School discriminated against disabled pupil, tribunal rules

Acland Burghley changed supervision plan before boy was assaulted

Thursday, 7th October 2021 — By Harry Taylor

AclandBurghley School Julian Osley

Acland Burghley Secondary School

A SECONDARY school has been found to have discriminated against a disabled pupil, after he was bullied and assaulted in the playground when his supervisory support was withdrawn.

Acland Burghley and its governing body was found at a Health, Education and Social Care tribunal to have let down a 13-year-old boy, by not giving him supervision at break time, as stipulated by his legal care plan.

The school’s senior leadership team and governors have been ordered to formally apologise to Kimberley Turner, his mother, and her son – and urgently undergo specialist SEND (special educational needs and disability) training and discrimination law.

The boy, who has ADHD and autistic traits, was pushed over and punched repeatedly last October after a lack of supervision had left him prone to taunts as part of an ongoing pattern of bullying.

He has been out of the school in Tufnell Park since he began refusing to attend in March. His mother said his mental health collapsed after the incident and he is now stuck at home without any education being provided by the council.

“He stopped going to school because he didn’t feel safe,” she added. “He’s missing his friends, missing his lessons, missing his peer group.”

Acland Burghley has specialist facilities for SEND children, including a centre for autistic children, The Base.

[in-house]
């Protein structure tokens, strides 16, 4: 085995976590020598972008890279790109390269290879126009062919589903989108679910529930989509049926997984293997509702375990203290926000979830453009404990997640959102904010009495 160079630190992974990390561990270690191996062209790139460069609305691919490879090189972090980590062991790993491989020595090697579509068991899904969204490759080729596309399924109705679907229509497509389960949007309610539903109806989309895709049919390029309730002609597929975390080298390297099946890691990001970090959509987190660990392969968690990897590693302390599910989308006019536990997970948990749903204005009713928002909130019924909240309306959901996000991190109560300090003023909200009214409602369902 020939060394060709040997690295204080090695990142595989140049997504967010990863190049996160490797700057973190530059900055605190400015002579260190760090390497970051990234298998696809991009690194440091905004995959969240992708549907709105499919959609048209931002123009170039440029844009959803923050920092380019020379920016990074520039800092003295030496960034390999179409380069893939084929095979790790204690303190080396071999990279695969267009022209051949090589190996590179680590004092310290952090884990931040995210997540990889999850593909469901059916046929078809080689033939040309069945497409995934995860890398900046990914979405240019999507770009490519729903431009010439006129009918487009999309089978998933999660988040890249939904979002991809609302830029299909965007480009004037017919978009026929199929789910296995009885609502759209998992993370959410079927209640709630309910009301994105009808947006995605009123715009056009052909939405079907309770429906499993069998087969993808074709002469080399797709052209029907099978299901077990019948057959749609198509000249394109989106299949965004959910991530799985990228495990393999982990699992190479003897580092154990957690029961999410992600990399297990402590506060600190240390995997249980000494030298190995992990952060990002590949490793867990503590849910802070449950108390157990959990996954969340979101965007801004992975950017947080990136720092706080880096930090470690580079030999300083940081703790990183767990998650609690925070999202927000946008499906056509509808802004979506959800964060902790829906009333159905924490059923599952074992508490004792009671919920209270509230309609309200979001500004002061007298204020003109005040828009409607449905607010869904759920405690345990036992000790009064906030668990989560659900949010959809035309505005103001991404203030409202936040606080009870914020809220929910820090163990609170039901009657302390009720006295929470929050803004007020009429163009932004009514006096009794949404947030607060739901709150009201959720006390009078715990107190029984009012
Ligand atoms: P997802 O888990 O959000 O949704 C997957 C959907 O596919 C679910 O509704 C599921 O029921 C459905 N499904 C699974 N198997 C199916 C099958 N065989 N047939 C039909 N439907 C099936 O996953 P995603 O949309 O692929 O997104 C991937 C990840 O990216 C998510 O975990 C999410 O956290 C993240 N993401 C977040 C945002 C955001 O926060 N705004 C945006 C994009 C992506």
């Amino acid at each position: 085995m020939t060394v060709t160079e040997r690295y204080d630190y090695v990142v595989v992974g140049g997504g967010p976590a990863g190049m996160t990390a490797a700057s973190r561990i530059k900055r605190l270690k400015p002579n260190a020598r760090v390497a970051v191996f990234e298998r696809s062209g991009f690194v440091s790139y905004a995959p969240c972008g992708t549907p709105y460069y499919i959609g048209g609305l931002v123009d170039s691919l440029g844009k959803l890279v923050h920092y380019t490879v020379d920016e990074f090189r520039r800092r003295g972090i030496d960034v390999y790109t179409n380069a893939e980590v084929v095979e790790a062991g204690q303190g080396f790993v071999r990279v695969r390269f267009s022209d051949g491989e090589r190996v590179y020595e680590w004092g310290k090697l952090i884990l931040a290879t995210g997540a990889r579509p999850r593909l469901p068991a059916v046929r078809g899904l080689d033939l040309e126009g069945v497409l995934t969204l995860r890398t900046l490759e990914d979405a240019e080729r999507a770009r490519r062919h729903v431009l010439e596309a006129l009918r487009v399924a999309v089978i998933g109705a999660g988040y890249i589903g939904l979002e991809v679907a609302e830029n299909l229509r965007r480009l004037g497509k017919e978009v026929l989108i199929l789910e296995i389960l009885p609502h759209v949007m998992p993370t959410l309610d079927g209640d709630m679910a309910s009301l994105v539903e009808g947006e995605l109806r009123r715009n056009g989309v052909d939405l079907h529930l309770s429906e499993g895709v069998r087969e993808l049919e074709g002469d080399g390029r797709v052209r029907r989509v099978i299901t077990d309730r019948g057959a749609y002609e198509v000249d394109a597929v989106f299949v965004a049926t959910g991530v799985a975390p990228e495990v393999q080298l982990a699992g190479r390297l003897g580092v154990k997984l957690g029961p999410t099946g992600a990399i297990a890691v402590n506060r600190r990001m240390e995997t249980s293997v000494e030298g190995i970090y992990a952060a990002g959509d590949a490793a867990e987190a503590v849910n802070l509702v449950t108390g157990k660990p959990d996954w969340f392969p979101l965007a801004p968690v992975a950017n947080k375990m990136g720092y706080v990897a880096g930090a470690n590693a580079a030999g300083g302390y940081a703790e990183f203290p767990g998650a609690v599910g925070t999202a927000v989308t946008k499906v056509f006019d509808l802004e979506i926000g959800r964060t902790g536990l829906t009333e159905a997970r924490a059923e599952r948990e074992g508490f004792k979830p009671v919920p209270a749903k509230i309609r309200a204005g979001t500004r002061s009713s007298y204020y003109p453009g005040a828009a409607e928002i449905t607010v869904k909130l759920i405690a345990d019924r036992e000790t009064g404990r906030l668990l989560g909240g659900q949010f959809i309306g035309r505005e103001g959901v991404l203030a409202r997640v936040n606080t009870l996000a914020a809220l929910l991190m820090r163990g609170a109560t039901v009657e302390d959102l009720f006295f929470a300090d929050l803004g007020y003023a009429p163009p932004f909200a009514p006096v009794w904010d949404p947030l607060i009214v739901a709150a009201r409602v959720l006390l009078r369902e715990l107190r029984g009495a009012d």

Ms Turner said: “My son, in theory, should be able to go to Acland Burghley, be safe there and get on – but it’s obviously not possible and this ruling shows that.”

The tribunal heard that Ms Turner’s son was supposed to receive one-on-one supervision and support for 32.5 hours per week from a learning support assistant, as part of his education, health and care (EHC) plan, a legal document which des­cribes a child or young person’s needs.

This was then with­drawn without any discussion with Ms Turner, after the school “reassessed his needs and decided he did not need support”.

Tribunal judge Hugh Brayne said the boy was disadvantaged by not having one-on-one support provided and the school discriminated against him.

He also ticked off headteacher Nicholas John for saying he would not have been as honest with Ms Turner, if he had known the case would have gone to tribunal.

“The implication that fear of a tribunal would have led to reduced honesty is regrettable,” he said.

Ms Turner said other parents had got in touch with similar experiences in Camden. After teaching herself discrimination law, she is now acting as an advocate for them.

A spokesperson for Acland Burghley’s governing body said: “Two claims were made under the Equality Act against the governing body, one of which was dismissed by the tribunal.

“In respect of the other claim, the governing body accepts the findings, which related to an incident which occurred in October 2020.

“The governing body recognises that errors were made in the handling of this student’s provision, which have been found by the tribunal to have been discriminatory.

“As an inclusive school this was not the intention of our staff. The govern­ing body will be apolo­gising to the student and his family. The governing body intends to review its practices and procedures as a result of the decision.”

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